Sunday, November 12, 2023

Homily for 32nd Sunday

Year A, November 12, 2023 

1st Wis. 6:13-16, Ps. 63, 2nd 1Thes. 4:13-18 Gospel Mt. 25:1-13.

       It's November, and we are coming to the end of the liturgical year with the Solemn Feast of Christ, the King of the Universe, which occurs this year two weeks from now on November 26.  The Sunday gospels in these weeks are concerned with the end of all time in the glorious coming of the Son of Man, our Lord Jesus Christ the King of Kings.  In today's gospel parable or allegory, Jesus depicts himself as the Bridegroom coming from the home of his bride to take her to his own home to celebrate for all to see his marriage to his Bride.  In the the parable, however, the Bride who would, of course, represent the Church, all believers, is not mentioned.  Rather, in this case the 10 virgins who carry their lamps in the darkness represent the early Church and all of us through the course of the Church's history who also intend, who hope at least, in our earthly lives to process with Christ on our pilgrim way to the marriage feast of the Lamb in the kingdom of heaven.  

       The allegory speaks of our Bridegroom being “long delayed” in his coming, just as Matthew's Church and the Church of today experience the delay to the point of losing enthusiam for the 2nd coming of Jesus, even though we pray at every mass that “we await the blessed hope and the coming of our Savior Jesus Christ.”  Do we?  Are we actually waiting in hope for this?  The death of the first generations of Christians is seen in the parable in the fact that all of them—both the foolish and the wise virgins without exception fall asleep. The bible often refers to death as “sleep.”  Although the translation we heard says blandly and rather loosely that the virgins “got up” at the cry “Behold, the Bridgroom!”, the original Greek says that the virgins “were raised up” at the cry--using the same verb about the resurrection of Christ that was used in Matthew's Gospel just a few chapters back at the third prediction of the Passion and Resurrection.  Here is the ultimate crisis of human existence—the general resurrection and the grand sorting out of those who lived foolish lives from those who lived wisely.  The obvious question at this point is: what does it mean that some are foolish and some are wise?  More to the point: are we, am I among the foolish or among the wise? Even more to the point: nevermind about the final resurrection of all the dead at the end of time nor the particular judgement when each of us dies—what about right now! Right now are we, am I living the life of a fool or that of a wise person? Much earlier in Matthew's gospel there is a clear answer to this question.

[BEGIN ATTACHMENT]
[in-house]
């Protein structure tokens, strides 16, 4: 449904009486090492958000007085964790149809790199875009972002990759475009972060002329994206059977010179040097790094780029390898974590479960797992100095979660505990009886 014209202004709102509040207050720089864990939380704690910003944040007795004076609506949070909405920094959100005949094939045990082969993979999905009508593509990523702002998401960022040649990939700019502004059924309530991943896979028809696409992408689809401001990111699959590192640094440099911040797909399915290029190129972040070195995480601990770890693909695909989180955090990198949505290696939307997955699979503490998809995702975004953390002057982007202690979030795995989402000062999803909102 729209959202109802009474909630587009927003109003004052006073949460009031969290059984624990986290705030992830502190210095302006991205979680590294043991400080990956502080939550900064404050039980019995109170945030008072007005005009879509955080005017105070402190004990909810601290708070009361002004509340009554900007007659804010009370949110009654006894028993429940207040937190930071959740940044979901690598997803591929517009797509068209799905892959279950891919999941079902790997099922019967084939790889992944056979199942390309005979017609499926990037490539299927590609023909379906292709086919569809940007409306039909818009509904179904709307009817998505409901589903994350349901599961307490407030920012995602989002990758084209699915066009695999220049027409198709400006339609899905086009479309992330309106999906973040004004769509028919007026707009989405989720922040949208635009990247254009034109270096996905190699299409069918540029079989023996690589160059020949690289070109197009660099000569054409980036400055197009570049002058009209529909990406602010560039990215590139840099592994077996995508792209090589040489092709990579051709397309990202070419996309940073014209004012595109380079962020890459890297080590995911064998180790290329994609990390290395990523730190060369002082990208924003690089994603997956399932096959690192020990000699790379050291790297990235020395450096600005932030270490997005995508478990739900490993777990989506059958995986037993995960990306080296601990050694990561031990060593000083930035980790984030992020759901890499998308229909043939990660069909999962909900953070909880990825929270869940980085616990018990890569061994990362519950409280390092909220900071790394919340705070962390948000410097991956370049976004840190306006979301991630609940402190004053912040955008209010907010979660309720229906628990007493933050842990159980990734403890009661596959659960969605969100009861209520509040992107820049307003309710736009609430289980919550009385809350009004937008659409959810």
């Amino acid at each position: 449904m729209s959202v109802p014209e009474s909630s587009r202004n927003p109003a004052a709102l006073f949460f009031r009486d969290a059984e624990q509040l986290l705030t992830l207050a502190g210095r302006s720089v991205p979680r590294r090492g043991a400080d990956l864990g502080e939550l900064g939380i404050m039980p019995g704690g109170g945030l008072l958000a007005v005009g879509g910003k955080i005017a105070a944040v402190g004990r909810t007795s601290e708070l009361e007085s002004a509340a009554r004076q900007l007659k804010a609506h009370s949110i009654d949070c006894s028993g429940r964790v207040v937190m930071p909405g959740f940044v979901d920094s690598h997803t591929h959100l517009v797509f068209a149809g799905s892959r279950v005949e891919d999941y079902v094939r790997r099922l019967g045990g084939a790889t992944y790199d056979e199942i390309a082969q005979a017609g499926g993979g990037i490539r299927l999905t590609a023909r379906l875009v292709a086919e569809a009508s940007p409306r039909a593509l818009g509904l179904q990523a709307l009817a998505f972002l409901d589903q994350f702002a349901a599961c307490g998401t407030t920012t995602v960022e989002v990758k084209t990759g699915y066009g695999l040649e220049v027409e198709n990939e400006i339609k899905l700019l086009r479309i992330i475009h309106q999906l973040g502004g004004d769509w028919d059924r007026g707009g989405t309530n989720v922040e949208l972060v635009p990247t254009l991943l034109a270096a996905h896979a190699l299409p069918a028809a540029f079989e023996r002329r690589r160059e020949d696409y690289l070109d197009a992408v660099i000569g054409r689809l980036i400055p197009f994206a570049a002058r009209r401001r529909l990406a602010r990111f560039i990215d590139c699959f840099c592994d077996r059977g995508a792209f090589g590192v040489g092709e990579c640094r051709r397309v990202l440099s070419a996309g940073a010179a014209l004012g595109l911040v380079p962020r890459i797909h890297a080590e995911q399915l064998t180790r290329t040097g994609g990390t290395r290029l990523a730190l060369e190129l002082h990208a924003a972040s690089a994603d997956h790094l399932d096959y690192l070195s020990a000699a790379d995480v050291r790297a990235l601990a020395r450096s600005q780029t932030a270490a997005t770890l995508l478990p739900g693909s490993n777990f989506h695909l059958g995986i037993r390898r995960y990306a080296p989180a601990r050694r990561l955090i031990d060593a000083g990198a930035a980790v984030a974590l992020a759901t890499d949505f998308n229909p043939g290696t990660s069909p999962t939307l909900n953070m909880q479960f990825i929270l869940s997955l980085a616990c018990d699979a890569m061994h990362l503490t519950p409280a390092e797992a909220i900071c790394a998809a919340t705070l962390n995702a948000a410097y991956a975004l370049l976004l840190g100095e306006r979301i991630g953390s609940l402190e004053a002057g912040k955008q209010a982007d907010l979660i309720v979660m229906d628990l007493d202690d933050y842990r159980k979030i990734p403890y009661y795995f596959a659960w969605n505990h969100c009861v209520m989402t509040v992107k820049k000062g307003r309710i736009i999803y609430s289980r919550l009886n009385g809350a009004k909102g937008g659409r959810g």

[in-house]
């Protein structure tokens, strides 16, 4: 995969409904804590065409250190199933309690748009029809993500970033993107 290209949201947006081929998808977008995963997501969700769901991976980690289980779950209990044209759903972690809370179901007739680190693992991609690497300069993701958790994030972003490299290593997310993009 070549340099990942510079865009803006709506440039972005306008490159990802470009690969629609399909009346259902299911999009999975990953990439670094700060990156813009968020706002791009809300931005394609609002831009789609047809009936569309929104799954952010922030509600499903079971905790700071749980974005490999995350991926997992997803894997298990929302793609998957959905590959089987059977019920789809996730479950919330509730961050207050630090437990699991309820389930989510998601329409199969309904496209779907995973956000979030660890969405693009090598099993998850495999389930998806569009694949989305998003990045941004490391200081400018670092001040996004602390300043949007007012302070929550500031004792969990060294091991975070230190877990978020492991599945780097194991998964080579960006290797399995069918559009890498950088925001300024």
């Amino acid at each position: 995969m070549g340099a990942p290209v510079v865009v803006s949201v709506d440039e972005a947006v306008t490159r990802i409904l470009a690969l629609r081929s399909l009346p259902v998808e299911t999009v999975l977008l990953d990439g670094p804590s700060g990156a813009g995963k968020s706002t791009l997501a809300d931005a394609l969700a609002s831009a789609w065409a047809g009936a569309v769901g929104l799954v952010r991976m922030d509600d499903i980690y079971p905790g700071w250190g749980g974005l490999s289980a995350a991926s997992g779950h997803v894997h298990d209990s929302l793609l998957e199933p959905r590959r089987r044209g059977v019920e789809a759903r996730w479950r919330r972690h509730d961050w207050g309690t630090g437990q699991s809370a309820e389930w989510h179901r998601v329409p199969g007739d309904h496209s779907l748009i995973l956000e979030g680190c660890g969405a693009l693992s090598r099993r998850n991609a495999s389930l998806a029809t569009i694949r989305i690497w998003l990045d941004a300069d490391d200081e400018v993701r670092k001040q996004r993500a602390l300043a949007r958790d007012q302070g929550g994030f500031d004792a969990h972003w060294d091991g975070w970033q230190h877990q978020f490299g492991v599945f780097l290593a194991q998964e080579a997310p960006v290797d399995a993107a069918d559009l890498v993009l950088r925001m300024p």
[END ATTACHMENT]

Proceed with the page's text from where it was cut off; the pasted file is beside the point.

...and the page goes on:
If we now move from chapter 25 to chapters 5,6, and 7, the Sermon on the Mount, where Matthew has sublimely compiled much of the teaching of Jesus on the moral and spiritual life of his disciples, Jesus concludes the sermon in this way: “Everyone who listens to these words of mine and acts on them will be like a wise man who built his house on rock... And everyone who listens to these words of mine and does not act on them will be like a fool who built his house on sand...”  All ten virgins were called to be torch bearers for the Bridegroom Jesus—as are all of us here. Remember that Jesus tells us in the sermon, “You all are the light of the world!” The foolish ones let their lamps, their torches sputter out by neglecting to have enough oil handy.  The oil is in the deeds, the action taken in response to the words:  the acts of righteousness, of holiness and of justice. It is an oil that flows abundantly to those who paradoxically, selflessly use their oil of sanctification that they received in Baptism in response to the graced words of Jesus on how to live a life of Christian wisdom. 

       This wisdom is not in intellectual knowledge, but in the knowledge found in generous, loving, forgiving, committed hearts,  in hands that reach out to the poor, in backs that help carry another's burdens, in legs that go extra miles to serve and to reconcile, in faces of brothers and sisters lifted up together in prayer to their heavenly Father.  The fool hears the words of Jesus, but does not act on them. The fool's oil burns up, dries up and is not replenished by the oil of divine gladness that flows freely to those who respond to the words and the supply of the oil of grace that is contained in those words through the power of the Holy Spirit.  

       Behold, the Bridegroom! Come out to meet him! 

       He comes now to meet us in this Eucharist substantially as he has already encountered us verbally in the Liturgy of the Word.  He knows we need to wake up, to be raised up from the sleep of death that is sin. He comes now not only to have us accompany him to his marriage banquet, but to actually be our sacred banquet in which Christ becomes our food, the memory of his Passion is celebrated, the soul is filled with grace and the pledge of future glory is given to us.  Behold the Lamb of God, behold him who takes away the sins of the world.  Blessed are those called to the supper of the Lamb.